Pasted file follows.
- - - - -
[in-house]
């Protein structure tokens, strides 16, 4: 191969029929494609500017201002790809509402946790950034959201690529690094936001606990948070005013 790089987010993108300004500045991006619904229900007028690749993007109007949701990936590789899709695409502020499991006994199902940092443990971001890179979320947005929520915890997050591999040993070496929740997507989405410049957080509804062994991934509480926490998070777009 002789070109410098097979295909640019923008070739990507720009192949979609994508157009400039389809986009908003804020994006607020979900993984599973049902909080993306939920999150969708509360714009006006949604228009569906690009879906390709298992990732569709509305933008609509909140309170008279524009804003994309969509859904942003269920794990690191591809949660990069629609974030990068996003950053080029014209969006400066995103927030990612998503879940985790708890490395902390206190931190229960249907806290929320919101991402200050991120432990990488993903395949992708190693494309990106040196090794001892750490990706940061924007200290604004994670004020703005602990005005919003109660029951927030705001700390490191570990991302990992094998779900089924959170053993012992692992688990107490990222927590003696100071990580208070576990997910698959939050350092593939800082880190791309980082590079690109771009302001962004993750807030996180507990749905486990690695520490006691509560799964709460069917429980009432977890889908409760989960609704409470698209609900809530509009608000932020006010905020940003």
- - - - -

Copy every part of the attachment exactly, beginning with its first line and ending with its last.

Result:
[in-house]
């Protein structure tokens, strides 16, 4: 191969029929494609500017201002790809509402946790950034959201690529690094936001606990948070005013 790089987010993108300004500045991006619904229900007028690749993007109007949701990936590789899709695409502020499991006994199902940092443990971001890179979320947005929520915890997050591999040993070496929740997507989405410049957080509804062994991934509480926490998070777009 002789070109410098097979295909640019923008070739990507720009192949979609994508157009400039389809986009908003804020994006607020979900993984599973049902909080993306939920999150969708509360714009006006949604228009569906690009879906390709298992990732569709509305933008609509909140309170008279524009804003994309969509859904942003269920794990690191591809949660990069629609974030990068996003950053080029014209969006400066995103927030990612998503879940985790708890490395902390206190931190229960249907806290929320919101991402200050991120432990990488993903395949992708190693494309990106040196090794001892750490990706940061924007200290604004994670004020703005602990005005919003109660029951927030705001700390490191570990991302990992094998779900089924959170053993012992692992688990107490990222927590003696100071990580208070576990997910698959939050350092593939800082880190791309980082590079690109771009302001962004993750807030996180507990749905486990690695520490006691509560799964709460069917429980009432977890889908409760989960609704409470698209609900809530509009608000932020006010905020940003």